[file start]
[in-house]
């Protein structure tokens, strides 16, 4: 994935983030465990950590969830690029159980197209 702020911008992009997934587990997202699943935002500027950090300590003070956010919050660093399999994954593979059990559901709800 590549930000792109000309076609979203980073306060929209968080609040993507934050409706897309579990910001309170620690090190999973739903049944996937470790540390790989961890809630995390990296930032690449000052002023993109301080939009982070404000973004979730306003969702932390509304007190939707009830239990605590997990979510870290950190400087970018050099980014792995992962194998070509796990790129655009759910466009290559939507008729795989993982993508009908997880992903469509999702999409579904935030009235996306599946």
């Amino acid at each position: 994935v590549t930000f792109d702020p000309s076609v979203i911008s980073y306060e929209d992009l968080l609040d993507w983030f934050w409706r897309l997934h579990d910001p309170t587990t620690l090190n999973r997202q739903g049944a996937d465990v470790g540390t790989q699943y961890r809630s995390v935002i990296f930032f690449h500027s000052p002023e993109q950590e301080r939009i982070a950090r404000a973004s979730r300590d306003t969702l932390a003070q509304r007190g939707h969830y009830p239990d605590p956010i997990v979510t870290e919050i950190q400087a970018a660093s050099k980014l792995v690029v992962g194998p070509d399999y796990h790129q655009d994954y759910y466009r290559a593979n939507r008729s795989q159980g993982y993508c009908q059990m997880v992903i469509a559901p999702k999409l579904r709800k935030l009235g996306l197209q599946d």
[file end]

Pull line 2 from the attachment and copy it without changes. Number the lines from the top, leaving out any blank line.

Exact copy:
């Protein structure tokens, strides 16, 4: 994935983030465990950590969830690029159980197209 702020911008992009997934587990997202699943935002500027950090300590003070956010919050660093399999994954593979059990559901709800 590549930000792109000309076609979203980073306060929209968080609040993507934050409706897309579990910001309170620690090190999973739903049944996937470790540390790989961890809630995390990296930032690449000052002023993109301080939009982070404000973004979730306003969702932390509304007190939707009830239990605590997990979510870290950190400087970018050099980014792995992962194998070509796990790129655009759910466009290559939507008729795989993982993508009908997880992903469509999702999409579904935030009235996306599946």